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Poll: More Americans Getting Their News From Bev

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CHATTANOOGA, TN—Explaining how his subtle belittlement and disrespect for women in face-to-face interactions had little in common with the bold, outspoken manner in which he degrades women when he’s on social media or website message boards, sources reported Tuesday that local man Colin McManus is a totally different misogynist online than in real life.

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Poll: More Americans Getting Their News From Bev

MARSHFIELD, MA—With an increasing variety of news media options, including 24-hour cable channels, websites, and blogs, more Americans have been tuning out traditional newscasts and turning to local resident Beverly Tollefsen for their news, a poll released Monday shows.

Trusted newswoman Bev Tollefsen.

According to the poll, 42 percent of Americans rely on Bev to keep them informed of the top news events. Only 37 percent said they get their news from network or cable TV. The remaining 21 percent rely on newspapers and radio, though 8 percent of that group does not form a strong opinion on the news "until chatting with Bev first."

Adults over 55 lead the shift, with two-thirds saying they consider Bev a top source of national news.

A local news source since 1974, 54-year-old Bev burst on the scene with her coverage of the Whitewater scandal, which she called "just awful" in her now-historic Shop Rite Address.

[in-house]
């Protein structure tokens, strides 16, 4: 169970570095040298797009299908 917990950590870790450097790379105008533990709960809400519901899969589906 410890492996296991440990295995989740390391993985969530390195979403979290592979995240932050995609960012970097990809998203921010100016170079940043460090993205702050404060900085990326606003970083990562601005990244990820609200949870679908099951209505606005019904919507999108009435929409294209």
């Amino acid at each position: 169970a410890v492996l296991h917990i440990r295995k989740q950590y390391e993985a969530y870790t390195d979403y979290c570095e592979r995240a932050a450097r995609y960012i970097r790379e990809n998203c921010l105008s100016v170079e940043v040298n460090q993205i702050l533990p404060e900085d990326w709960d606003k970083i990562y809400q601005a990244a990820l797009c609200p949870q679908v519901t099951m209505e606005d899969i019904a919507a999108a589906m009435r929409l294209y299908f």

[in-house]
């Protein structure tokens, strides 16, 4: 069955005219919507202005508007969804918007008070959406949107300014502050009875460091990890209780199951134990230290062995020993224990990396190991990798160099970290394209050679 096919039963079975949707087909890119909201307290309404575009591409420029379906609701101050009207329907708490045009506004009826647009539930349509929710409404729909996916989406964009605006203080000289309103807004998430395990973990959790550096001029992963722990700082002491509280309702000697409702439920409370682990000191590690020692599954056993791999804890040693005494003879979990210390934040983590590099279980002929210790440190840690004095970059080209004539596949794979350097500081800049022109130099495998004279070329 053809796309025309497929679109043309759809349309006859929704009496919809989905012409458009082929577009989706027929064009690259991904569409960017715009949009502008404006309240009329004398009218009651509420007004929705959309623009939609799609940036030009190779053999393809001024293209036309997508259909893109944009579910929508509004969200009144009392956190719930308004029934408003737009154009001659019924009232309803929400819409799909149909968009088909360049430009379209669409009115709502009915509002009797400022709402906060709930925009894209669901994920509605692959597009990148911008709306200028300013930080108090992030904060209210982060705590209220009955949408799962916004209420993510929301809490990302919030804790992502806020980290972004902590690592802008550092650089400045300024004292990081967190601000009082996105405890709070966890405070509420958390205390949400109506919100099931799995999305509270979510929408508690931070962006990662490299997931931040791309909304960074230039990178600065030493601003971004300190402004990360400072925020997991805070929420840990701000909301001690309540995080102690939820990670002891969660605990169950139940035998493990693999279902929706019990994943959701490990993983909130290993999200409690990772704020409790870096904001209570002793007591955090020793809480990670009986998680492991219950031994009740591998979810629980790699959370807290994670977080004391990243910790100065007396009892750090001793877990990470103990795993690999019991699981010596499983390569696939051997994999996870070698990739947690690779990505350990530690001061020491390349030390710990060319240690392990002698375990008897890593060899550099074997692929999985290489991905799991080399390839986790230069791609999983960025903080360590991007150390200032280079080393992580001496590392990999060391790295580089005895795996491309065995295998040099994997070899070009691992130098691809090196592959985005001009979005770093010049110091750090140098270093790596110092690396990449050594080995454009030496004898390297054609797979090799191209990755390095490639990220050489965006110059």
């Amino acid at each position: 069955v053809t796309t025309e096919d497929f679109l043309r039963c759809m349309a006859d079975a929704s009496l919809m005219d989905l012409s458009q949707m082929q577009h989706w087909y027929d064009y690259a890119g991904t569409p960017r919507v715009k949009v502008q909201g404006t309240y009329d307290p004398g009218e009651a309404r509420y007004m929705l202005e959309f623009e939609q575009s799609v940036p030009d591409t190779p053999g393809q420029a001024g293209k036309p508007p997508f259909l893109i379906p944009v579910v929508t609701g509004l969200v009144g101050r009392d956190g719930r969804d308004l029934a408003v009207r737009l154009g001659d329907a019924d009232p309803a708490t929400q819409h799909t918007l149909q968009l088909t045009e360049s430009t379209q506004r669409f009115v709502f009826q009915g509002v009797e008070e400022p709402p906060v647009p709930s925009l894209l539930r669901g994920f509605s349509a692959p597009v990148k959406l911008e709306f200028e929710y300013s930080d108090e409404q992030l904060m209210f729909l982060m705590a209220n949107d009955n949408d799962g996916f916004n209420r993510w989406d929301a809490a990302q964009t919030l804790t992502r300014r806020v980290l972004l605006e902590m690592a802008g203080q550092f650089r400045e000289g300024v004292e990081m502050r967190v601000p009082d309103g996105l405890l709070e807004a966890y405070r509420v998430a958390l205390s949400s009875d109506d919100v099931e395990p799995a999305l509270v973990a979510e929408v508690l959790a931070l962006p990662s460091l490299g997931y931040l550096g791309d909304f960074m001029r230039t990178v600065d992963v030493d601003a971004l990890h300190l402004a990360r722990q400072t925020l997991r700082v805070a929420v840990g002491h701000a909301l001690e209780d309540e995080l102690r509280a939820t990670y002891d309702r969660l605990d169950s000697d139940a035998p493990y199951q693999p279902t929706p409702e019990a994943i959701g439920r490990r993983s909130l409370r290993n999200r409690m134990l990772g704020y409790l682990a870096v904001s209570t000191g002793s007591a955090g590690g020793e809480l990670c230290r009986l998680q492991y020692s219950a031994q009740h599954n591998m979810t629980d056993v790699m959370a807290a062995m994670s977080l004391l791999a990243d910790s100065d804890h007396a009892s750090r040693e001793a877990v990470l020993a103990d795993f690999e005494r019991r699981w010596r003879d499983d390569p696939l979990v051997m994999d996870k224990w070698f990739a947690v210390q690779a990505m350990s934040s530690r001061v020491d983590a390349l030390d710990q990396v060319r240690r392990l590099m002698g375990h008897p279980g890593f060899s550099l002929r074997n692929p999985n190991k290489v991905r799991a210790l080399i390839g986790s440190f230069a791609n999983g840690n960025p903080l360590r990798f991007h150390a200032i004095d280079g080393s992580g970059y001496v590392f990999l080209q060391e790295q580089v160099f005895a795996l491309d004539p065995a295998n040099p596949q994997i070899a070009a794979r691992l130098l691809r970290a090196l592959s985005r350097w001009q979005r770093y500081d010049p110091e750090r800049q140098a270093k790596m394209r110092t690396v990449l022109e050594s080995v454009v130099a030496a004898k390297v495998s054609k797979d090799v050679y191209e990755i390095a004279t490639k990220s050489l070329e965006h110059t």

Since then, a growing number of Americans have tuned into Bev's reports—from her admonishing and sometimes blushing coverage of the Clinton-Lewinsky scandal in her front yard in the '90s, to her remarks on the contested election of 2000 to fellow bowlers at Alley Kat Lanes.

Bev's popularity has soared in recent years, thanks largely to her position on the corner of Library Plaza and Webster Street, looking out over more than six other homes. Neighbors and passersby tune in for Bev's greetings and news of the day, which she introduces with her trademark lead-in: "Have you been following all this news that's been going on?"

Andrew Kohut, director of the Pew Research Center, said America's shift toward Bev results in part from her ubiquity.

"Bev is looming larger as a news presence," Kohut said. "Appearing live from locales ranging from the hairdresser's chair to the doctor's office waiting room, Bev goes places traditional media can't."

Reports indicate that programmers in the fiercely competitive field of television news have been looking for their own Bevs. CBS Evening News producer Chris Weicher said the network was hoping that the recently hired anchor Shirley, a 57-year-old Mt. Horeb, WI resident, would "Bev up" its broadcasts.

"We wanted someone with a compelling, no-nonsense edge," Weicher said. "Someone who wasn't afraid to deliver the news in curlers and a nightgown."

Media analyst Aaron Lenz credits Bev's success to the public's increasing media sophistication, and growing frustration with mainstream media. "Today's news consumers want a maternal, non-threatening voice they can trust. Bev has given Americans a reason to believe in news again," Lenz said.

Loyal Bev watcher Kent Miellerson agreed. "I can't relate to the mainstream media elites. But Bev—she's just like you and me, so I trust her. Also, she's my aunt."

Despite fervent praise from her loyal listeners, Bev's critics allege that she is often unreliable. "Sometimes, like in the weeks after Sept. 11, Bev simply stops paying attention to the news, saying that it 'makes her sick just thinking about all of it,'" said retiree Gladys Hager, who claims Bev once devoted an entire report to endorsing a brand of fabric softener she preferred. "And she'll go on sudden, indefinite hiatuses, like if her daughter returns from college or her bursitis starts acting up."

She added: "I lent Bev's husband my hedge trimmers, and still haven't gotten them back. I'm supposed to rely on this woman for my news?"

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